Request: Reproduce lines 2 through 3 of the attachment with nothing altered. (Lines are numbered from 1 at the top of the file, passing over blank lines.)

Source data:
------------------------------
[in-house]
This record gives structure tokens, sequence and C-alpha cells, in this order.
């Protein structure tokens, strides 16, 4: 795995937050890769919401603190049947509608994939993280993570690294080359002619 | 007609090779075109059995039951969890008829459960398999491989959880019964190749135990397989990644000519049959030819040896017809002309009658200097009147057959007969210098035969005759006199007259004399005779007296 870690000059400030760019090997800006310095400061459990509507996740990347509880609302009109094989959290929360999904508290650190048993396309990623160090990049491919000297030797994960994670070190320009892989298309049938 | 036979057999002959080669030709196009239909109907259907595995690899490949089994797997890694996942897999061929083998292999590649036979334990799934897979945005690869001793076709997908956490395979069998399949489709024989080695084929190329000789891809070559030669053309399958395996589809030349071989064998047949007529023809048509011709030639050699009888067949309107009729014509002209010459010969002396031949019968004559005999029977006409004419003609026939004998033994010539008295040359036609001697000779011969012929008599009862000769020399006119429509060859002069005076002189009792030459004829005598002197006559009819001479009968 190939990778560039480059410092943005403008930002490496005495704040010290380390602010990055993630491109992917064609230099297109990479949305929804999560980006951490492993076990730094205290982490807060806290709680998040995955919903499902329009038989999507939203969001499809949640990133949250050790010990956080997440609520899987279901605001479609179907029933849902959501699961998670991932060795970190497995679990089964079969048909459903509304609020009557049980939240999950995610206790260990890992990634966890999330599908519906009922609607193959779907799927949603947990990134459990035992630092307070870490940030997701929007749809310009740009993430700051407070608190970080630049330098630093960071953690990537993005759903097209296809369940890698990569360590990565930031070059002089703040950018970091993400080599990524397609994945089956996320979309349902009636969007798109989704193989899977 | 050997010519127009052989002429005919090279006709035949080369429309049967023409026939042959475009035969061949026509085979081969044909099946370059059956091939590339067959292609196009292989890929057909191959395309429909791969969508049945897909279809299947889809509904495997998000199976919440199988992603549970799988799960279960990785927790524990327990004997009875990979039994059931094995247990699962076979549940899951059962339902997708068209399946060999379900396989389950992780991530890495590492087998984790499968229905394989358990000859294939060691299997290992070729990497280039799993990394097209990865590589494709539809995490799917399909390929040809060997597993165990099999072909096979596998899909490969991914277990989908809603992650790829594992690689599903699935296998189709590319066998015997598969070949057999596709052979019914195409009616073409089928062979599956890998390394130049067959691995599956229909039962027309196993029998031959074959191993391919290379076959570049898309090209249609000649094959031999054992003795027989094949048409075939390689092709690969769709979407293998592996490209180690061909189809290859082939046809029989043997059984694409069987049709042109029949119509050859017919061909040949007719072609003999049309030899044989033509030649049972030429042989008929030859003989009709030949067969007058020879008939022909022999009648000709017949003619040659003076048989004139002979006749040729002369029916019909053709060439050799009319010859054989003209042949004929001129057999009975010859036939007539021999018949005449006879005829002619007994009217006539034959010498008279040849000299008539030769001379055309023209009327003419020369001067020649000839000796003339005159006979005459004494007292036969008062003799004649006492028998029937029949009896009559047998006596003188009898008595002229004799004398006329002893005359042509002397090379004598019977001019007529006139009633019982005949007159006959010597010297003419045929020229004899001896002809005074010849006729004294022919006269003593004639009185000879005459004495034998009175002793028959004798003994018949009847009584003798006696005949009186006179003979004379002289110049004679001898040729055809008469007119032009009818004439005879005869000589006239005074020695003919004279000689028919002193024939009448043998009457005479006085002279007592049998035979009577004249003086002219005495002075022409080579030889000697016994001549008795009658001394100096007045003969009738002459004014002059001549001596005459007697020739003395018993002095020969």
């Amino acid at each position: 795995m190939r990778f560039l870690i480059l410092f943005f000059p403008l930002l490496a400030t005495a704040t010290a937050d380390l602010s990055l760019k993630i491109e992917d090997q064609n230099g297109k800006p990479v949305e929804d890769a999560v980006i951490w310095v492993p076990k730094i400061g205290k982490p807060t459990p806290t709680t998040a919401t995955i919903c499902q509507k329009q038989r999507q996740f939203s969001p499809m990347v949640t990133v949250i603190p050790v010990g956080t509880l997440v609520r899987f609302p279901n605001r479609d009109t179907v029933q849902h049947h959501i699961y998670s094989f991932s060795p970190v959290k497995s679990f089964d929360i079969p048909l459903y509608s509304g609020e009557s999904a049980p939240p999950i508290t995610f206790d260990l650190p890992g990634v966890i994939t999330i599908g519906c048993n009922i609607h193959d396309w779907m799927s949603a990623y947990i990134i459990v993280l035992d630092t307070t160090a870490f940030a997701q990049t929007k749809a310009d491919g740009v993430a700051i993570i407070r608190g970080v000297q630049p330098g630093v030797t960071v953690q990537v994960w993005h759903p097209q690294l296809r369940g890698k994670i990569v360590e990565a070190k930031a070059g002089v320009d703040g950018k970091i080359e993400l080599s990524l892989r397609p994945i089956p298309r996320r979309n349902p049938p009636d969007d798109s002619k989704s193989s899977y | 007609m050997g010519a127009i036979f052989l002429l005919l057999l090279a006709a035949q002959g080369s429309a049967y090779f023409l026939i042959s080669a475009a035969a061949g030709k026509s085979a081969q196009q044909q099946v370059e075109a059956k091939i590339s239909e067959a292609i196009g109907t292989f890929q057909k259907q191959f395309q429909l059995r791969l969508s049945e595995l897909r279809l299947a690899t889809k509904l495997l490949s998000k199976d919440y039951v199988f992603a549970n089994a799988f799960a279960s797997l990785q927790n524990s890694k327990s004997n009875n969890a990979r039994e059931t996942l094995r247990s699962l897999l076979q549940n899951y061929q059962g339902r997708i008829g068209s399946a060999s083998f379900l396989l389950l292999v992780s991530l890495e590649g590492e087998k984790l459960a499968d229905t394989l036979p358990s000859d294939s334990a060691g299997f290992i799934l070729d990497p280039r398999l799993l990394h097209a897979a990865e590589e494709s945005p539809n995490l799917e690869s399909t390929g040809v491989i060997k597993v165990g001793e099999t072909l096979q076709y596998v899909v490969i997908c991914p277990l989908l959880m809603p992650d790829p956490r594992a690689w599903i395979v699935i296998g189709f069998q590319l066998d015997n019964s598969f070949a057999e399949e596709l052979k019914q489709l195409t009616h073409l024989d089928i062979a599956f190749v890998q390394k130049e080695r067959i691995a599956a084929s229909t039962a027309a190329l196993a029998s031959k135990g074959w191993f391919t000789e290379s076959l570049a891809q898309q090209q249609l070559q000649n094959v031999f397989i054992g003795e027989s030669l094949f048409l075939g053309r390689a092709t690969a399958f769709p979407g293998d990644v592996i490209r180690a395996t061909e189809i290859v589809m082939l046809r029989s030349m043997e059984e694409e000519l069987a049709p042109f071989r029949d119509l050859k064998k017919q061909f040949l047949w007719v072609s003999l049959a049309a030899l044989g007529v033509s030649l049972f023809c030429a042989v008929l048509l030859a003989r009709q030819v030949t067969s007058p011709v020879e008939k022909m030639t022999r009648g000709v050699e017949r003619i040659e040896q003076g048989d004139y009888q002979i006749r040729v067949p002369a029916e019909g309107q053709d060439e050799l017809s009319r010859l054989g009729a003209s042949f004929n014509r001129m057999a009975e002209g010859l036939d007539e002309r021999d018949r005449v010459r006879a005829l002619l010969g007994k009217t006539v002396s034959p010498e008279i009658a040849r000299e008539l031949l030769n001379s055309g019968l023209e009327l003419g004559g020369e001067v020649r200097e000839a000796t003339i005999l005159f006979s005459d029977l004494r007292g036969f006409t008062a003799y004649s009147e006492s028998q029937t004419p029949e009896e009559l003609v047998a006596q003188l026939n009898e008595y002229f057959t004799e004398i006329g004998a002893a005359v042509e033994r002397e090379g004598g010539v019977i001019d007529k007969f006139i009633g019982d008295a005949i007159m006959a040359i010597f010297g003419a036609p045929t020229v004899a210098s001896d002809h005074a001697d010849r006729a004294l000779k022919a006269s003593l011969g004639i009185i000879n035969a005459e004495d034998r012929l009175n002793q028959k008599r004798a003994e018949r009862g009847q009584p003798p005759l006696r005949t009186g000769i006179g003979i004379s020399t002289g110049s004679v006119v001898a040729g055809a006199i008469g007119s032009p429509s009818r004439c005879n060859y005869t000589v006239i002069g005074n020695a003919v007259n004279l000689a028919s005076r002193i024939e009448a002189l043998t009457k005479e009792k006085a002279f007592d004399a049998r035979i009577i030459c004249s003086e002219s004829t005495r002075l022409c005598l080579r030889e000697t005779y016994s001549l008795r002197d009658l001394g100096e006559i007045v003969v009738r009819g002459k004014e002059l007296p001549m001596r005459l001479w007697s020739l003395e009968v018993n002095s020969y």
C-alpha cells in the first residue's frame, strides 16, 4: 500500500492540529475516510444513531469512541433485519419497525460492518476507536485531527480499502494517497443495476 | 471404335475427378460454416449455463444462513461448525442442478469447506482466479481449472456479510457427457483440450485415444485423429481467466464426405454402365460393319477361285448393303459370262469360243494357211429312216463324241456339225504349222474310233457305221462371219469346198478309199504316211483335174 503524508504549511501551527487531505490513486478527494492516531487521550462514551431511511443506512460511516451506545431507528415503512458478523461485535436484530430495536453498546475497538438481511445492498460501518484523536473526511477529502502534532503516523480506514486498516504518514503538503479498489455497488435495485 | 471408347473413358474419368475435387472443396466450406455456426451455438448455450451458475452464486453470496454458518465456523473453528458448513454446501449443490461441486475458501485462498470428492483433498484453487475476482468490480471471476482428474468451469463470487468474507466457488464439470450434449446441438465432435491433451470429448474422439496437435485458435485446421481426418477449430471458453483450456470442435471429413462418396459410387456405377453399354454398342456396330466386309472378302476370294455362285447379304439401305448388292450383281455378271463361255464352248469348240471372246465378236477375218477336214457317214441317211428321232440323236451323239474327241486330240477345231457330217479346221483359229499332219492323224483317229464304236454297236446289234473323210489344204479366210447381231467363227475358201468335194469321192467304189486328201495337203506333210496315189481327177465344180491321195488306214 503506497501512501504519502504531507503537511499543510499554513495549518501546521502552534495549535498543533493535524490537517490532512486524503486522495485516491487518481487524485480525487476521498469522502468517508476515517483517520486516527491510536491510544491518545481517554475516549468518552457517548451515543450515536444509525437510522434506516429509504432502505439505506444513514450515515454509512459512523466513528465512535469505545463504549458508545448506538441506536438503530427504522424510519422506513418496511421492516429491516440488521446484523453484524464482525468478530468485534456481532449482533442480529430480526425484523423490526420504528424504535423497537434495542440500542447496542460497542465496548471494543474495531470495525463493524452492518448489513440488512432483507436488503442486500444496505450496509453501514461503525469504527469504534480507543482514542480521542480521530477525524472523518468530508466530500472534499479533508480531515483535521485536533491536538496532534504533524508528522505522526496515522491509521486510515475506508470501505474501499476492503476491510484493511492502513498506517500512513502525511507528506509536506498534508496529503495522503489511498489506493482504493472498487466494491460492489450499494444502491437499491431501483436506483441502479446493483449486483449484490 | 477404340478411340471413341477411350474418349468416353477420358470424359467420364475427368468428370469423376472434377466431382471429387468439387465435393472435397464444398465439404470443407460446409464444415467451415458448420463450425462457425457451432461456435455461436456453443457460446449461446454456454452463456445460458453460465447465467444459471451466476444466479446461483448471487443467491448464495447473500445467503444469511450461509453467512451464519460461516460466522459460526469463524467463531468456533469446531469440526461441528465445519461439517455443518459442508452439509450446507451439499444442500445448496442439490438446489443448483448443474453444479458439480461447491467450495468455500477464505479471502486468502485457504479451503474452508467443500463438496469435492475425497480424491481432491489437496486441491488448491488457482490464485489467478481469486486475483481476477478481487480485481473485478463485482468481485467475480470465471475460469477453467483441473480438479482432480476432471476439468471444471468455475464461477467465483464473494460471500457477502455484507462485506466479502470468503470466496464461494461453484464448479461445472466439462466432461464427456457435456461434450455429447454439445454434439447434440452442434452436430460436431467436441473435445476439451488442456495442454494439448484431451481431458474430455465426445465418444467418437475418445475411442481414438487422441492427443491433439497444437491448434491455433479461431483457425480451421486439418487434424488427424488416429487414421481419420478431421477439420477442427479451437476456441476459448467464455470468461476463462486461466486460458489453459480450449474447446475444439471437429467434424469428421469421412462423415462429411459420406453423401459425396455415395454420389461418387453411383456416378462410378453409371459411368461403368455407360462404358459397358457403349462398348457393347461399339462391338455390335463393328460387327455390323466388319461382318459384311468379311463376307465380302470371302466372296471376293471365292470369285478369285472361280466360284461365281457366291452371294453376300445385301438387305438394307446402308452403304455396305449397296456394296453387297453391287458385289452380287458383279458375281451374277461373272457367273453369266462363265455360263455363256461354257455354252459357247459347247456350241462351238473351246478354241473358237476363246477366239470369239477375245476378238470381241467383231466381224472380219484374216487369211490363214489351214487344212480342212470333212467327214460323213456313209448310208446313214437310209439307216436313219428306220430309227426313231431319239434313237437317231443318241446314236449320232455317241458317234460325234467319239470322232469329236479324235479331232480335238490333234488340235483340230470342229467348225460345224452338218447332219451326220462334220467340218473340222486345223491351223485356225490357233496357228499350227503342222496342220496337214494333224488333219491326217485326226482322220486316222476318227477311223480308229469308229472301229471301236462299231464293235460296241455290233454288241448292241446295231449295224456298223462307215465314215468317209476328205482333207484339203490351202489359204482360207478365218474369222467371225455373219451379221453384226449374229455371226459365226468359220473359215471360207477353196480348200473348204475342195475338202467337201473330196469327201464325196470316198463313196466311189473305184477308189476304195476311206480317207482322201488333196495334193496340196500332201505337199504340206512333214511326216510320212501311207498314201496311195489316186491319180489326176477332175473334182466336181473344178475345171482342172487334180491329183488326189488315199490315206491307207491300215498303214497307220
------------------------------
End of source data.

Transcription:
This record gives structure tokens, sequence and C-alpha cells, in this order.
């Protein structure tokens, strides 16, 4: 795995937050890769919401603190049947509608994939993280993570690294080359002619 | 007609090779075109059995039951969890008829459960398999491989959880019964190749135990397989990644000519049959030819040896017809002309009658200097009147057959007969210098035969005759006199007259004399005779007296 870690000059400030760019090997800006310095400061459990509507996740990347509880609302009109094989959290929360999904508290650190048993396309990623160090990049491919000297030797994960994670070190320009892989298309049938 | 036979057999002959080669030709196009239909109907259907595995690899490949089994797997890694996942897999061929083998292999590649036979334990799934897979945005690869001793076709997908956490395979069998399949489709024989080695084929190329000789891809070559030669053309399958395996589809030349071989064998047949007529023809048509011709030639050699009888067949309107009729014509002209010459010969002396031949019968004559005999029977006409004419003609026939004998033994010539008295040359036609001697000779011969012929008599009862000769020399006119429509060859002069005076002189009792030459004829005598002197006559009819001479009968 190939990778560039480059410092943005403008930002490496005495704040010290380390602010990055993630491109992917064609230099297109990479949305929804999560980006951490492993076990730094205290982490807060806290709680998040995955919903499902329009038989999507939203969001499809949640990133949250050790010990956080997440609520899987279901605001479609179907029933849902959501699961998670991932060795970190497995679990089964079969048909459903509304609020009557049980939240999950995610206790260990890992990634966890999330599908519906009922609607193959779907799927949603947990990134459990035992630092307070870490940030997701929007749809310009740009993430700051407070608190970080630049330098630093960071953690990537993005759903097209296809369940890698990569360590990565930031070059002089703040950018970091993400080599990524397609994945089956996320979309349902009636969007798109989704193989899977 | 050997010519127009052989002429005919090279006709035949080369429309049967023409026939042959475009035969061949026509085979081969044909099946370059059956091939590339067959292609196009292989890929057909191959395309429909791969969508049945897909279809299947889809509904495997998000199976919440199988992603549970799988799960279960990785927790524990327990004997009875990979039994059931094995247990699962076979549940899951059962339902997708068209399946060999379900396989389950992780991530890495590492087998984790499968229905394989358990000859294939060691299997290992070729990497280039799993990394097209990865590589494709539809995490799917399909390929040809060997597993165990099999072909096979596998899909490969991914277990989908809603992650790829594992690689599903699935296998189709590319066998015997598969070949057999596709052979019914195409009616073409089928062979599956890998390394130049067959691995599956229909039962027309196993029998031959074959191993391919290379076959570049898309090209249609000649094959031999054992003795027989094949048409075939390689092709690969769709979407293998592996490209180690061909189809290859082939046809029989043997059984694409069987049709042109029949119509050859017919061909040949007719072609003999049309030899044989033509030649049972030429042989008929030859003989009709030949067969007058020879008939022909022999009648000709017949003619040659003076048989004139002979006749040729002369029916019909053709060439050799009319010859054989003209042949004929001129057999009975010859036939007539021999018949005449006879005829002619007994009217006539034959010498008279040849000299008539030769001379055309023209009327003419020369001067020649000839000796003339005159006979005459004494007292036969008062003799004649006492028998029937029949009896009559047998006596003188009898008595002229004799004398006329002893005359042509002397090379004598019977001019007529006139009633019982005949007159006959010597010297003419045929020229004899001896002809005074010849006729004294022919006269003593004639009185000879005459004495034998009175002793028959004798003994018949009847009584003798006696005949009186006179003979004379002289110049004679001898040729055809008469007119032009009818004439005879005869000589006239005074020695003919004279000689028919002193024939009448043998009457005479006085002279007592049998035979009577004249003086002219005495002075022409080579030889000697016994001549008795009658001394100096007045003969009738002459004014002059001549001596005459007697020739003395018993002095020969």